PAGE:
Bexley City Schools will use a nutrition rating system the district began participating in over a year ago as the springboard for its new health and wellness committee.

Bexley City Schools will use a nutrition rating system the district began participating in over a year ago as the springboard for its new health and wellness committee.

The committee, made up of community volunteers, is headed up by Bexley school board member Marlee Snowdon. She said the committee will likely hold its first meeting and a community summit on health and wellness in January.

"We would like to convene a community meeting to discuss nutrition and its relationship to childhood growth and development sometime in the near future," said Superintendent Mike Johnson in an e-mail to the board of education.

Johnson said the school district began participating in the Snackwise Nutrition Rating program with Ohio State University two years ago. The food service department has used the system to make a number of changes in the school lunch program.

The rating system measures the calories, sugar, fat and sodium of food options for students. Foods high in those nutrients receive a low or "red" rating. Food high in protein, iron, calcium, Vitamins A and C, and fiber receive a high or "green" rating." Foods in the middle receive an average or "yellow" rating.

"We envision using the Snackwise rating system as a focal point of our discussions with the community," Johnson said. "It is an excellent measurement tool that is easily understood and can be used to set measurable goals and support action plans."

Food services director Jim Anderson said the Snackwise program improved communication with students about healthy food choices.

"Anything that we can do to (offer) better choices is the responsibility of not only our school district but other school districts," he said.

The red, green and yellow stickers are placed on everything the cafeteria serves, Anderson said. The colors work well because the colors are the same in a traffic light, with red for stop, green for go and yellow for caution.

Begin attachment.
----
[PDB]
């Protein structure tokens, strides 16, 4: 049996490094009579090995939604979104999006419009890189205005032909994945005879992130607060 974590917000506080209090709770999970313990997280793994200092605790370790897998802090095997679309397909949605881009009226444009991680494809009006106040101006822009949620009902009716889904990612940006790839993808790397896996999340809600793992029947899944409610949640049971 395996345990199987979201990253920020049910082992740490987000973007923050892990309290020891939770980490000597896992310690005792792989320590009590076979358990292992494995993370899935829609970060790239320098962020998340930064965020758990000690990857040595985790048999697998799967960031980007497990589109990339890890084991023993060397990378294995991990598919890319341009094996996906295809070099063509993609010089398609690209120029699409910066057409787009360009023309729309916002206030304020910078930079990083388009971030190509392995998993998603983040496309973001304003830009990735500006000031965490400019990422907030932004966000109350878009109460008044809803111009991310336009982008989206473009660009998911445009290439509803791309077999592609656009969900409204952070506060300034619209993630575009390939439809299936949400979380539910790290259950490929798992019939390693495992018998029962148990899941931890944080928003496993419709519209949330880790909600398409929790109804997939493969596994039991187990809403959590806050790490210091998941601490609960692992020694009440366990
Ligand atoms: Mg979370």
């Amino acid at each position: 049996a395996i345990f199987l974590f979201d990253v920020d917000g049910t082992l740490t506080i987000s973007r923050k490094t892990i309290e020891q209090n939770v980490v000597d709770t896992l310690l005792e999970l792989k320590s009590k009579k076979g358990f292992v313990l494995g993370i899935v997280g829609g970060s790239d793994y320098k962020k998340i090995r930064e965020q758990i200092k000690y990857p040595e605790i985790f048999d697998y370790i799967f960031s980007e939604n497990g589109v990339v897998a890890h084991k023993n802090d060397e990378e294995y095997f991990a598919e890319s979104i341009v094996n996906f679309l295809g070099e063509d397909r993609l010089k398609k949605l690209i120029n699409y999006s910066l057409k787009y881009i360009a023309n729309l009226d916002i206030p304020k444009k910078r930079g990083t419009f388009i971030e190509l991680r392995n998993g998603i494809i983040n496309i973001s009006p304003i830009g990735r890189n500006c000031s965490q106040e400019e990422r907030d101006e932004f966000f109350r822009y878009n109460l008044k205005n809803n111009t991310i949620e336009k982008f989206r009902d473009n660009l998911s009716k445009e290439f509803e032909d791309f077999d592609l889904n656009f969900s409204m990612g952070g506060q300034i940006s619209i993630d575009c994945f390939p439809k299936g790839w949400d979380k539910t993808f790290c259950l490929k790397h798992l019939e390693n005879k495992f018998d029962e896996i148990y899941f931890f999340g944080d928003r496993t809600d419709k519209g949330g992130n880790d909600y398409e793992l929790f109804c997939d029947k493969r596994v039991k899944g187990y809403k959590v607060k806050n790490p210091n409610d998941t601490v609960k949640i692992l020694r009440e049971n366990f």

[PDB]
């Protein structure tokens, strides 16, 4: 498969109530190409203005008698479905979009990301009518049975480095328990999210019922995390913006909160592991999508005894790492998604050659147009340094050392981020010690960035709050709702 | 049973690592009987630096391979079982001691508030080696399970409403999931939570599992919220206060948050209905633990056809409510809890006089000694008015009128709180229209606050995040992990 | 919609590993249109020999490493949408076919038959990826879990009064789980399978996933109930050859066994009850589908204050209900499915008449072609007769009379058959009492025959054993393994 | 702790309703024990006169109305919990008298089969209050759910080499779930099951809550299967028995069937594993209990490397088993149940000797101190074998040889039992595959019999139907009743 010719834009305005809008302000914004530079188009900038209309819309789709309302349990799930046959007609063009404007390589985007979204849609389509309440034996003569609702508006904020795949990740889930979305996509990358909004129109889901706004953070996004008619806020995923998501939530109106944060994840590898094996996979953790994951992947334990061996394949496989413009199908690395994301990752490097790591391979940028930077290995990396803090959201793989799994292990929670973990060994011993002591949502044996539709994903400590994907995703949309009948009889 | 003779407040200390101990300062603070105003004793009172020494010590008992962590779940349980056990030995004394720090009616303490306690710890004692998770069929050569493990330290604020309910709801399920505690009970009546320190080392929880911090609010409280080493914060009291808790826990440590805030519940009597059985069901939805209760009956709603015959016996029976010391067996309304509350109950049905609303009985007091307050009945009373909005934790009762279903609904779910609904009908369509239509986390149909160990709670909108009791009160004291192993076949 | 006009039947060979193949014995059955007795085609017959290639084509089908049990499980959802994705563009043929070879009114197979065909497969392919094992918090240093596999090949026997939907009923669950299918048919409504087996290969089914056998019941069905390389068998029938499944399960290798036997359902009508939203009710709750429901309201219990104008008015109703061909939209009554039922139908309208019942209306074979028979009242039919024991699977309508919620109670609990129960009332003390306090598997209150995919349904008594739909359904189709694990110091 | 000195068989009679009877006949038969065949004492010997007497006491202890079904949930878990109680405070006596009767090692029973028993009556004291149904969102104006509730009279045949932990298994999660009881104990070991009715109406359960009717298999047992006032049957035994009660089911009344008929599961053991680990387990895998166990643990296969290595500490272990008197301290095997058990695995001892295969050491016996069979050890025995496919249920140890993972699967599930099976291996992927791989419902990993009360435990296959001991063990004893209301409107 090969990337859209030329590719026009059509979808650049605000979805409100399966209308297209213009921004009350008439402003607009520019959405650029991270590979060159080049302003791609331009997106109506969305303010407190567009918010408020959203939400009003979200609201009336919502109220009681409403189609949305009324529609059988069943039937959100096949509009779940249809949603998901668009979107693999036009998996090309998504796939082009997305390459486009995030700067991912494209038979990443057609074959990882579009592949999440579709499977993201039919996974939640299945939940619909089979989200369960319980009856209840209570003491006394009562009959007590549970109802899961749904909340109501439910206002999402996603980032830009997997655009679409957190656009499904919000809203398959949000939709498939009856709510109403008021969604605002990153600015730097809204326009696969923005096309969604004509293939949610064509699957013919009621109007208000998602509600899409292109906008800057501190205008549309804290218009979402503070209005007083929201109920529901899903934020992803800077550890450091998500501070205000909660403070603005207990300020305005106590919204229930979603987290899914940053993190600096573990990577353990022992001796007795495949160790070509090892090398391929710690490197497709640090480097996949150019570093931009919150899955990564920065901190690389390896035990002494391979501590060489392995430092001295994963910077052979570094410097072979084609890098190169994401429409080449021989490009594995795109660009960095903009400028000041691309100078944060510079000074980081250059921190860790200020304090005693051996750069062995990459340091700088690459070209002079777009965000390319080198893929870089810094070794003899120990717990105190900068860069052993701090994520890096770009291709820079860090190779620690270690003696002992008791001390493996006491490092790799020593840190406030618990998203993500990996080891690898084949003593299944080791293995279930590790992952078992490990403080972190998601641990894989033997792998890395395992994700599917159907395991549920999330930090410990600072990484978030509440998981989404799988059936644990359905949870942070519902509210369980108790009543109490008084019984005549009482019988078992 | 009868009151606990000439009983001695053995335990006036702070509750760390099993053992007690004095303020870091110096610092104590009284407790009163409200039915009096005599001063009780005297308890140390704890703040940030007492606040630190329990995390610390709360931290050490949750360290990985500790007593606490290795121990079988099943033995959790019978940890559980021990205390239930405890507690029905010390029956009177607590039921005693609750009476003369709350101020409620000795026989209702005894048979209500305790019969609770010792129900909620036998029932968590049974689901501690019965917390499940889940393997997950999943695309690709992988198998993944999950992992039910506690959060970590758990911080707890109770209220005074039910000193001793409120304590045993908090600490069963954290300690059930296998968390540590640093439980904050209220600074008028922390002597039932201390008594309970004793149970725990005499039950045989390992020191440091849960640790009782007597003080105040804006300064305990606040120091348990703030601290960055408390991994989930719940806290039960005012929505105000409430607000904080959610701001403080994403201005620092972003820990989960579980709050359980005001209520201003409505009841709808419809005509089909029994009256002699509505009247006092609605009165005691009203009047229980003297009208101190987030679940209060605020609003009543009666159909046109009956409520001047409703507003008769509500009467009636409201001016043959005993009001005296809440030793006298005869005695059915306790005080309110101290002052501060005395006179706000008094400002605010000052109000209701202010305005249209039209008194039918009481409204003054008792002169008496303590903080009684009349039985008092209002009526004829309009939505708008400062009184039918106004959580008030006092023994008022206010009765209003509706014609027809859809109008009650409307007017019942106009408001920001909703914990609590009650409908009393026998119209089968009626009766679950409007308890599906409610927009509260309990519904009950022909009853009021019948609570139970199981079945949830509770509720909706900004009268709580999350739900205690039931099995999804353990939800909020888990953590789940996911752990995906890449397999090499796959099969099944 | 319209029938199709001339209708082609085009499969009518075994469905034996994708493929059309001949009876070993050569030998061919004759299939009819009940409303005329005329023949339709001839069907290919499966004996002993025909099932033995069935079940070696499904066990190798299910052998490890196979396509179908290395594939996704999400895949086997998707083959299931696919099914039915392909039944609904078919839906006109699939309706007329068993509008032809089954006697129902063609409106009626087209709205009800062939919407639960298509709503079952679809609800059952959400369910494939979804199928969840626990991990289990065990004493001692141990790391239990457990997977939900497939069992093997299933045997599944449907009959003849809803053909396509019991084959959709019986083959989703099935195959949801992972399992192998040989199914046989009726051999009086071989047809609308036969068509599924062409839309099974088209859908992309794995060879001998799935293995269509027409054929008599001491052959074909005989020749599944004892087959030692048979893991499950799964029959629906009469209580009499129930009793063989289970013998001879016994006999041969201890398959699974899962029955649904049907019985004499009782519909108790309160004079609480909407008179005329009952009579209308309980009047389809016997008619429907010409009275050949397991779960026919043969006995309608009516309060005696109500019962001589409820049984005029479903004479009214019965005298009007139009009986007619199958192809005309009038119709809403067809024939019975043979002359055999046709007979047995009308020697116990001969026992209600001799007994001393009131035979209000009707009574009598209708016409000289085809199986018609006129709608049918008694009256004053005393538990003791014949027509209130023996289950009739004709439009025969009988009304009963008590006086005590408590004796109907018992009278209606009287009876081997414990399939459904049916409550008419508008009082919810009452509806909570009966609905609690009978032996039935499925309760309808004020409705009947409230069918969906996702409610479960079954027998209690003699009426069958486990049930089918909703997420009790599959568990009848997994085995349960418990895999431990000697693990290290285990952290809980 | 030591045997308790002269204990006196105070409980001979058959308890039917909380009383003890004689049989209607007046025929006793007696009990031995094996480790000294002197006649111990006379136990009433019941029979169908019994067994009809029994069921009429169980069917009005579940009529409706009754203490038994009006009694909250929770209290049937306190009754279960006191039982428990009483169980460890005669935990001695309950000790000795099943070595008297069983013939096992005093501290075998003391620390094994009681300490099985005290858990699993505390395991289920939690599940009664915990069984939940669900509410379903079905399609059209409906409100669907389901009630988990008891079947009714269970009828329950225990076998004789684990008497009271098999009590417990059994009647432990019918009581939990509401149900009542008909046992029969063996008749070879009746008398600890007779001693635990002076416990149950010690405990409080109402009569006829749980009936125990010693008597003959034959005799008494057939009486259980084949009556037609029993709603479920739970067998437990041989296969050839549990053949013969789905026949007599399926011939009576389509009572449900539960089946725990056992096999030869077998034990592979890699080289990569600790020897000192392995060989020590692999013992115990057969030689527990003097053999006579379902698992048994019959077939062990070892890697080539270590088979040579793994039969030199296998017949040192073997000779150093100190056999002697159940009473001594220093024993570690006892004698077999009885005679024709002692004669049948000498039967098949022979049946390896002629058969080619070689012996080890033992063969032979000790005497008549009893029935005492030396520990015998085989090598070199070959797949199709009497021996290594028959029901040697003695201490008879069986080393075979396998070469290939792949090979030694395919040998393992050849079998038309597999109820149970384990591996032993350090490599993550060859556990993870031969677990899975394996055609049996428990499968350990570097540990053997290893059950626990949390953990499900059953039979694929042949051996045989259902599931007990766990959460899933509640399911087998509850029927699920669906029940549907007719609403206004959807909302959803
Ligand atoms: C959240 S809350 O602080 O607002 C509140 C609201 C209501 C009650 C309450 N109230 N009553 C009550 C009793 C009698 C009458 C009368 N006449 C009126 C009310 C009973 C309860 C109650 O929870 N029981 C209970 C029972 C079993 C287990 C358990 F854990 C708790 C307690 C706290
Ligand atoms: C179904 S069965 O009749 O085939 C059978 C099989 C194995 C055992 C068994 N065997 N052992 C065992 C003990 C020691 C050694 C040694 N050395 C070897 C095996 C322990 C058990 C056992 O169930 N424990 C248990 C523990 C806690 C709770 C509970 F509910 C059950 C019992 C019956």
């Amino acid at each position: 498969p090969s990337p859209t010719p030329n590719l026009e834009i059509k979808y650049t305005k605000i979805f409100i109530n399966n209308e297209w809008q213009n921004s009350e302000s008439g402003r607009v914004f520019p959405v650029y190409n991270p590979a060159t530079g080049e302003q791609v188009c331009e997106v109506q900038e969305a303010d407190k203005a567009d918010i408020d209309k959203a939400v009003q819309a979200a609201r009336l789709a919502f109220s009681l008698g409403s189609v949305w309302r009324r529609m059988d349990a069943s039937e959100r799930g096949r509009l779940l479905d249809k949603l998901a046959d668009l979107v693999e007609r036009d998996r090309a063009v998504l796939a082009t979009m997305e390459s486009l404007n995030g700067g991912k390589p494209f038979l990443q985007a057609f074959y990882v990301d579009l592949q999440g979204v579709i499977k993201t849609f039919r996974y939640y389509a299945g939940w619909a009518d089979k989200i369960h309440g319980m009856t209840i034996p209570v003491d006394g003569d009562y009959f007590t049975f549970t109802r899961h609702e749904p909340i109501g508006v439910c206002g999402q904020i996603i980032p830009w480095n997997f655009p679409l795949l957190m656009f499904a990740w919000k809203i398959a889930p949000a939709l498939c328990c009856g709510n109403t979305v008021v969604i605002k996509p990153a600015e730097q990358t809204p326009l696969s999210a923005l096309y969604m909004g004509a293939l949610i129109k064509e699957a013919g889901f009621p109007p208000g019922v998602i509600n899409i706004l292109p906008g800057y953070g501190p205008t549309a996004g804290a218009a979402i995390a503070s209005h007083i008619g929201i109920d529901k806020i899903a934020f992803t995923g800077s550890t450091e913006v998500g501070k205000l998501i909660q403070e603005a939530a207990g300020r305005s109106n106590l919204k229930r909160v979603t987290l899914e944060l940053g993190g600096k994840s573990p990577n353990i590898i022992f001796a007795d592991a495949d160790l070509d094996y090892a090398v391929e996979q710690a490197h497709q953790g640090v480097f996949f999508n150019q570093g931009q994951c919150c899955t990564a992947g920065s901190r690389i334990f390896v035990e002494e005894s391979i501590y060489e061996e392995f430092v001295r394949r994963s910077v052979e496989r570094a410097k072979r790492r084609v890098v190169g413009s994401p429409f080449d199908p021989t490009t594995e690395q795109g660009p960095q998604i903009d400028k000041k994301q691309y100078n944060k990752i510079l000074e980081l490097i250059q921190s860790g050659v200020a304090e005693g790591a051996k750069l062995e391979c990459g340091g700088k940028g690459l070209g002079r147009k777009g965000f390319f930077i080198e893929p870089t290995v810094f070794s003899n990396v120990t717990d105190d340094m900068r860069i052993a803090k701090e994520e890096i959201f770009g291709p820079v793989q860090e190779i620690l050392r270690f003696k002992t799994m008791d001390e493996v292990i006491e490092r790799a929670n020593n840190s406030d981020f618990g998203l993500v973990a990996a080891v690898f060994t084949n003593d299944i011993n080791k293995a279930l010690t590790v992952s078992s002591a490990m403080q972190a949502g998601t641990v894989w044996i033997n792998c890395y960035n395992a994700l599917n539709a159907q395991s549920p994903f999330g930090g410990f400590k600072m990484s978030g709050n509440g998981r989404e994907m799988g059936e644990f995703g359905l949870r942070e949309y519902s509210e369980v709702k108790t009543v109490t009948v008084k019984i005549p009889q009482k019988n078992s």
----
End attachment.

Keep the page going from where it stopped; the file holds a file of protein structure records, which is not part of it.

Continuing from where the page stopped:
Director of operations Barry Zwick said the idea behind the Snackwise program started with the district's first health and wellness committee over five years ago. The group was made up of a diverse group of parents, physical education and health teachers, and a nutritionalist who developed the district's first policy.

"Jim Anderson found this program developed at Ohio State and we decided to start using it for our vending machines," Zwick said.

The program was so successful in vending machines that school district officials decided to start offering the dots for the ala cart menu items in the cafeteria, Zwick said.

"We didn't want to take everything away," he said. "It was best to educate people. It's OK to have M&Ms but you don't want to eat M&Ms every day."

Massive changes have been made in the cafeteria as a result of the program. For instance french fries are only served twice a week instead of every day. All french fries in the elementary schools are baked. The district also offers herbed redskin potatoes, mashed redskin potatoes and brown rice as healthy options.

Beverages offered to students have also changed, Anderson said. Now 99 percent of the drinks offered in the cafeteria are low-calorie or 100-percent juice.

The district buys produce from local farms in central Ohio, offers a daily salad bar with 12 to 15 different selections of fruits and vegetables. Garnishes for sandwiches are functional, not just pretty, and might include carrots, grapes or strawberries.

Even the baked goods are a little healthier in the cafeteria.

"We serve a healthy cookie made by a local individual here in town," he said. "The cookie cop has an egg-free cookie that is full of nutrients and good for diabetics."

Whole-grains are stressed too. All of the sandwich buns and breads are made from whole grains and pizza is served on a whole-grain crust.

The cafeterias are nut free too. Peanut butter sandwiches are made from a sunflower butter instead of traditional peanut butter.

"It has a similar taste to peanut butter, which satisfies kids who like peanut butter and jelly," Anderson said. "We don't have to worry about nut allergies."

None of the cafeteria vending machines have candy in them. Candy was replaced with items like pita garlic chips, sunflower seeds and graham crackers for a sweet treat, which seems to be going over pretty well with students, Anderson said.

"It is a matter of being dedicated to the program," he said. "It was challenging at the beginning for students who were not used to it."

About 18 months ago the food service department started off slowly by introducing whole-grains to students. That was quite a battle for many students, Anderson said.

"There is no other choice so they eat the whole grains," he said.

Students who don't like the healthier options can always leave the campus to purchase lunch, Anderson said, because Bexley has an open lunch policy. But district officials hope they stay for lunch and take advantage of the nutritious options.